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UBIFS

UBIFS

Posted Apr 4, 2008 13:24 UTC (Fri) by NAR (subscriber, #1313)
Parent article: UBIFS

Are any of these filesystems supported on other operating systems? If I format an USB stick to
one of these filesystems, will the stick be readable from other operating systems?


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UBIFS

Posted Apr 4, 2008 17:31 UTC (Fri) by dedekind (guest, #32521) [Link]

This stuff is for embedded systems and it is not relevant for USB sticks and other FTL-enabled
things (with few weird exceptions probably).

UBIFS

Posted Apr 4, 2008 19:34 UTC (Fri) by Cato (subscriber, #7643) [Link]

No. Basically there are two types of flash devices, in simple terms:

1. Consumer flash devices - SD Cards, USB sticks, etc - these emulate hard drives by use of a
Flash Translation Layer (FTL) that hides any bad eraseblocks (flash blocks) and does 'wear
levelling' i.e. ensuring that no single flash block is used too much.  Flash blocks wear out
after 10K to 100K writes.  Different consumer flash devices have different FTLs, and writing a
good FTL is apparently hard.  Filesystems that work with such devices are all the normal Linux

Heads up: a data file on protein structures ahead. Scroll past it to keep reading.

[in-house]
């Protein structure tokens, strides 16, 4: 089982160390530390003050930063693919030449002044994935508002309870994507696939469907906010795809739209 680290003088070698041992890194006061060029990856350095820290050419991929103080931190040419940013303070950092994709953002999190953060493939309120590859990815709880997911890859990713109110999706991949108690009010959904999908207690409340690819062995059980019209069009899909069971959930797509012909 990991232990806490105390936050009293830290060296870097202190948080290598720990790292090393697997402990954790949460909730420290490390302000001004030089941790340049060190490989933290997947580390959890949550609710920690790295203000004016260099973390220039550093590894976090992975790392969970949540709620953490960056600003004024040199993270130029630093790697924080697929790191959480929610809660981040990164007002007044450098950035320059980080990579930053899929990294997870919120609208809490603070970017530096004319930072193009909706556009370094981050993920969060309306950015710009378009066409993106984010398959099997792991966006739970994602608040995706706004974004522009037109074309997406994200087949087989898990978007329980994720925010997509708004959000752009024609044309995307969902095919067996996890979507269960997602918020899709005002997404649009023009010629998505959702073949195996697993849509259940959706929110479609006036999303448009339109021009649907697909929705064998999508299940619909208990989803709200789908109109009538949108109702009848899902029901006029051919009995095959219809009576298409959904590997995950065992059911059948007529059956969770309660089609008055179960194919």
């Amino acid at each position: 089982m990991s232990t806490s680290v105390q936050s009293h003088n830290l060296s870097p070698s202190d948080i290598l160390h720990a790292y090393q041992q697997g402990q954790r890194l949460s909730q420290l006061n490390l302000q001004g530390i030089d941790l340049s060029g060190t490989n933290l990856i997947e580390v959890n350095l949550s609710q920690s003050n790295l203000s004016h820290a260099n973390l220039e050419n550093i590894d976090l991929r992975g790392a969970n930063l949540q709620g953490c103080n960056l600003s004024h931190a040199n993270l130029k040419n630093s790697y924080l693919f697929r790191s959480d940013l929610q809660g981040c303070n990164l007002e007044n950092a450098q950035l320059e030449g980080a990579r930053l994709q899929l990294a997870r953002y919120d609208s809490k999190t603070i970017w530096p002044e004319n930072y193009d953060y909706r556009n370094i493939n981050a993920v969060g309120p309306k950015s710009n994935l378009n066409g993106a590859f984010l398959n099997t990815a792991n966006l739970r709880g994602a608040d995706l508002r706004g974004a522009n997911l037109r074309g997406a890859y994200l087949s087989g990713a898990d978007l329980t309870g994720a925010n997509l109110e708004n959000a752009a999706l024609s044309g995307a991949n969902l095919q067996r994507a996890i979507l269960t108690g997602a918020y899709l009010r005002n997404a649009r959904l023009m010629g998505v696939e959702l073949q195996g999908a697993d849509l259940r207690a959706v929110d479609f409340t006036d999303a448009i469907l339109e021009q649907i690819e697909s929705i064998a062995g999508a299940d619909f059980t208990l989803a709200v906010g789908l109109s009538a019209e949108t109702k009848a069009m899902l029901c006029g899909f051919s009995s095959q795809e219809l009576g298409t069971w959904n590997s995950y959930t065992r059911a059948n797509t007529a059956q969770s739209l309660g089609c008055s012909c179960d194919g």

hard drive ones - ext3, JFS, XFS, vfat - but they are wholly dependent on the FTL to work.

2. 'Raw' flash devices, aka Memory Technology Devices (MTDs).  These are key parts of consumer
flash devices, but aren't usable directly without an FTL, which is not included.  They expose
the differences between NOR and NAND flash (which are quite large).  MTDs require an
MTD-specific filesystem, e.g. YAFFS, JFFS2, LogFS, etc, and some of these FSs are specific to
NAND or NOR technology.

I've just been reading up on this so some of the above may be slightly off - it's a
complicated area.  The FAQs at http://www.linux-mtd.infradead.org/faq/general.html were quite
helpful, as were the LWN articles of course.

FTL in consumer flash devices

Posted Jul 24, 2008 18:05 UTC (Thu) by brouhaha (subscriber, #1698) [Link]

In the "consumer flash devices" you cite (SD cards, USB sticks), the FTL is entirely embedded and hidden inside the flash device itself. That's also true of MMC cards and CF cards. It was NOT true for so-called "SmartMedia", but that died a well-deserved death. I'm not sure about some other types such as Memory Stick and XD cards.
Filesystems that work with such devices are all the normal Linux hard drive ones - ext3, JFS, XFS, vfat - but they are wholly dependent on the FTL to work.
Acutually, the filesystems are wholly independent of the FTL. Brand X and Brand Y SD cards might have any entirely different FTL embedded in them, but ext3 doesn't know or care, because they present the same interface to the system.

FTL in consumer flash devices

Posted Jul 25, 2008 20:29 UTC (Fri) by nix (subscriber, #2304) [Link]

They're dependent on the FTL in the sense that if the FTL wasn't there, 
they'd ruin the card in short order. Their *code* is not dependent on the 
FTL, but their *proper functioning* is, exactly because they're not 
designed for Flash devices.


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